Person, Community, and Religious Life

Course of Study Description

The Person, Community, and Religious Life (PCRL) Course of Study provides opportunities to explore basic questions of religious practice that occur at the intersection of religious and social science studies of persons, communities, and cultural systems. This broad scope of inquiry encourages work in such areas as human development, education, sociology, psychology and the sociology of religion, homiletics, pastoral counseling, practical theology, spirituality, congregational studies, and other areas of research. Students draw on faculty scholarship in the above fields and are encouraged to do interdisciplinary work in the other areas of the GDR and across the university.

PCRL students may take advantage of Emory’s many rich and varied educational and research resources, including The Carter Center, the Georgia Association for Pastoral Care (a counseling center), the Emory Center for Ethics, the Emory Center for the Interdisciplinary Study of Religion, and the Emory Center for Myth and Ritual in American Life.

Because of the breadth of the PCRL Course of Study and the rich variety of course offerings available, students work with faculty to craft their studies around their own intellectual and vocational goals.

  • Those students who plan to teach in a college or university religion department usually pursue issues in the theory and practice of person and community in relation to religious studies.
  • Students seeking teaching careers in seminaries and theological schools generally focus their programs on such practical theological fields as religious education, pastoral theology, homiletics or liturgics.
  • Some students combine clinical supervision in pastoral or other professional disciplines with their academic work in order to broaden and supplement their future careers. Programs of clinical or field supervision lie outside formal degree requirements. However, the PCRL faculty accommodate and encourage such interests when they are integral to a student’s vocational goals.
  • PCRL students may qualify for Emory’s joint JD/PhD degree. In addition, course work can be arranged to qualify for specialized universitywide certificates in such programs as Women’s, Gender, and Sexuality Studies and Psychoanalytic Studies.

Preliminary Examinations

Please contact the course of study chair for this information.

Special Requirements

Please contact the course of study chair for this information.

Selected Courses

Please consult with the chair of the course of study for more information.

Recent Dissertations and Placement Information:


Rachelle Green.
"Learning to Live: Social Death, Redemptive Practices, and Theological Education in a Women's Prison" - Assistant Professor of Practical Theology and Education


Courtney Buggs, "Beyond the Pulpit: Lay Perspectives on Black Laywomen Performing Religious Authority" - Assistant Professor of Homiletics, Christian Theological Seminary

Mark Andrew Jefferson,
“Beyond the Talented Tenth: W. E. B. Du Bois, the Hip Hop Emcee, and the Reimagination of African American Homiletics” - Assistant Professor of Homiletics, Virginia Theological Seminary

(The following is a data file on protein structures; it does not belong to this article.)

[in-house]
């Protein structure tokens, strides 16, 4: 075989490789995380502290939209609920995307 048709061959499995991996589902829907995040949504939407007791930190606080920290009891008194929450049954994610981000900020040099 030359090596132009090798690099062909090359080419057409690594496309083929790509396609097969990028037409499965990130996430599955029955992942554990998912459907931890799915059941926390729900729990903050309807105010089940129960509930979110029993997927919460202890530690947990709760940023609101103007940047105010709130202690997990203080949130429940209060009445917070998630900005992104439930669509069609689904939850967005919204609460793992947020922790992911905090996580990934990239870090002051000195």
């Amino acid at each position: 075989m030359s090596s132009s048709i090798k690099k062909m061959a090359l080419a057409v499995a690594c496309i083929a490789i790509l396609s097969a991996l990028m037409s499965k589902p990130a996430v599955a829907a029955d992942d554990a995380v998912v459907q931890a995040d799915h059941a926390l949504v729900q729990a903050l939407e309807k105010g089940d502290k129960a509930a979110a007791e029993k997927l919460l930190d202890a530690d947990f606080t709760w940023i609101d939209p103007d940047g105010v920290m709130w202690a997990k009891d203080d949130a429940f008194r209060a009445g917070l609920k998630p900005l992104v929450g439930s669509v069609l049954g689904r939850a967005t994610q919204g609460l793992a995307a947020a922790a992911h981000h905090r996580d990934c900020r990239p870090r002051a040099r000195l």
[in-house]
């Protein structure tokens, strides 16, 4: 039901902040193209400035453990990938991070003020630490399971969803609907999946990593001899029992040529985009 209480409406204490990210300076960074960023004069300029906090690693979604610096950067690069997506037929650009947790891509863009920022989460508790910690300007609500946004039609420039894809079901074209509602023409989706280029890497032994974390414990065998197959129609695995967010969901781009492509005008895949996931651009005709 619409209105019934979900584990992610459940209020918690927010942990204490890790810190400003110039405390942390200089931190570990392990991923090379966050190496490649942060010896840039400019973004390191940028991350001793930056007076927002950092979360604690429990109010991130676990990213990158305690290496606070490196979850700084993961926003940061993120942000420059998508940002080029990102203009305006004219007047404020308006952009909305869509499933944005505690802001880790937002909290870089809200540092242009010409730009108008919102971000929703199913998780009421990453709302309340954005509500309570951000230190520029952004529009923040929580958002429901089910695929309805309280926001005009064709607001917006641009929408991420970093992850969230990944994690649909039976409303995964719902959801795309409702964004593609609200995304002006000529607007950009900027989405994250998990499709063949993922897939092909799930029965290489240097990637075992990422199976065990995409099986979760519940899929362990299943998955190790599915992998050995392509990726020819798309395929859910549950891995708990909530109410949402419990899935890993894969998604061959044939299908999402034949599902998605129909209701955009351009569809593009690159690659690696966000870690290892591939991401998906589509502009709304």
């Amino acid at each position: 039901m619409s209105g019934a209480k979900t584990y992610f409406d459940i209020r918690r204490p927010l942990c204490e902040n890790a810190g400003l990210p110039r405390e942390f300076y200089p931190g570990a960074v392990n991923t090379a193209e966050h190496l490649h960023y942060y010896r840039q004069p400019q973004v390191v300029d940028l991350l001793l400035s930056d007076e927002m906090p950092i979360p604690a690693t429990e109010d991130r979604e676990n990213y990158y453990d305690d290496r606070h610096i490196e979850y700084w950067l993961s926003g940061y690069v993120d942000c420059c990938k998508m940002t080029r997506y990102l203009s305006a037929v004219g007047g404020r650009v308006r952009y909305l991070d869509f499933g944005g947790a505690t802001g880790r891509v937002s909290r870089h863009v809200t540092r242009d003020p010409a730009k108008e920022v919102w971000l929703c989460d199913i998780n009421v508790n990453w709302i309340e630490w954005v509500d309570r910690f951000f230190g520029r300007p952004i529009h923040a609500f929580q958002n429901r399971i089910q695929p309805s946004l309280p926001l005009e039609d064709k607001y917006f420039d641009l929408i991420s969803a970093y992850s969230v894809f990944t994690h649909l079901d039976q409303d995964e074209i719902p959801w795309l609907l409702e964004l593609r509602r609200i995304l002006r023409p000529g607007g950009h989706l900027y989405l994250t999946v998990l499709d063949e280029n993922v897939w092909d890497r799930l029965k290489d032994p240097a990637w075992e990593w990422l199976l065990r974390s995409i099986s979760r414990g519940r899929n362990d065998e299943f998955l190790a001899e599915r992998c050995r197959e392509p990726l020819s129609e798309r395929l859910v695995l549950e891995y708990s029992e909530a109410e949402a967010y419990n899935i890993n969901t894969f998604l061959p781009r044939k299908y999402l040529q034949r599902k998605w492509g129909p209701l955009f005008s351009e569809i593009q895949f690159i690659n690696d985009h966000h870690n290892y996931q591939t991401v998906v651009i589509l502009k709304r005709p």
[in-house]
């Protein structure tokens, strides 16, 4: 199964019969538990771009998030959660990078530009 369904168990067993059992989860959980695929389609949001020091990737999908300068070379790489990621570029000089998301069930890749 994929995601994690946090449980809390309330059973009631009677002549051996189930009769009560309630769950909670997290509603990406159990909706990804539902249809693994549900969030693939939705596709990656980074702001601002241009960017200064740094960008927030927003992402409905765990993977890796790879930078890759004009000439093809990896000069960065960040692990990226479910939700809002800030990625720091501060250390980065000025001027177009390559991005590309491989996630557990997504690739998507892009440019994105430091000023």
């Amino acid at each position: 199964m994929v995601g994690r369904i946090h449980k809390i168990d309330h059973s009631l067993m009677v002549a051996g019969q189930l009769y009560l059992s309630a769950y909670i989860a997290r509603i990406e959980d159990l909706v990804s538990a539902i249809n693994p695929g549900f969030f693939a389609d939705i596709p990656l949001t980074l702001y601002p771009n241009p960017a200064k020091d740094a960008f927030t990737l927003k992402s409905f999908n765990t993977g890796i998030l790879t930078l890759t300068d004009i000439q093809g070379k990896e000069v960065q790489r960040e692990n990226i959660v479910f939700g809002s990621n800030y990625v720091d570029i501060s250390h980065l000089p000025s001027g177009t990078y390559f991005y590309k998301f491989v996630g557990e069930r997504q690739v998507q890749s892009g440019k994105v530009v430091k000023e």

Johann Choi,
"Re-thinking/embodying Pastoral Theology:  Ritual in the Care of Moral Injury in Veterans"

Layla Karst,
“Reimagining Pilgrimage” -Assistant Professor of Theological Studies, Loyola Marymount University

Matthew Lawrence Pierce, "The Place of Place in Liturgical Theology" - Director, Business Retention & Expansion at Iredell County Economic Development Corporation

Kimberly Wagner,
"From the Depths: Preaching in the Wake of Mass Violent Trauma" - Assistant Professor of Homilitics, Luthern School of Theology, Chicago


Antonio (Tony) Alonso, “Eucharistic Hope in a Commodified World” -Assistant Professor of Theology and Culture and Director of Catholic Studies, Candler School of Theology, Emory University

Katie Kime, "Higher Power, Brain Power: An Interpretive Phenomenological Analysis of the Spiritual and Religious Characteristics of 12-Step Recovery Programs in the Context of the Brain Disease Model of Addiction" - Assistant Professor of Religion and Psychology, University of Bern

Melva Sampson, "Fetching Spiritual Power: Black Women's Preaching Bodies as African Centered Womanist Oratory" - Assistant Professor, Wake Forest University.

Alphonso Saville, "The Gospel According to John Marrant: Religious Consciousness in the Black Atlantic, 1755-1791" - Religious and Civic Education Specialist, Leadership Training and Student Development, Scholar of American Religion, Religious Freedom Center of the Newseum Institute

Ashley Coleman Taylor, "Pragmatic Embodiment: Race, Class, Gender and Religious Experience in the Puerto Rican Imaginary"


Elena Jefferson-Tatum, “Religious Matters: African (Vodoun) Materialities and the Western Concept of Religion,” Tufts University, Assistant Professor, Race & Colonization


Sarah Frances Rina Farmer (Poole), "Hope in Confinement: Toward a Pedagogy of Restorative Hope" - Yale University, Associate Research Scholar


Carolyn Browning Helsel, “The Hermeneutics of Recognition: A Ricoeurian Interpretive Framework for Whites Preaching About Racism" - Assistant Professor of Homiletics, Austin Presbyterian Seminary"

Jacob Myers, "Witnessing the Word Erotic: A Philosophical Theology of Proclamation" -Assistant Professor of Homiletics, Columbia Seminary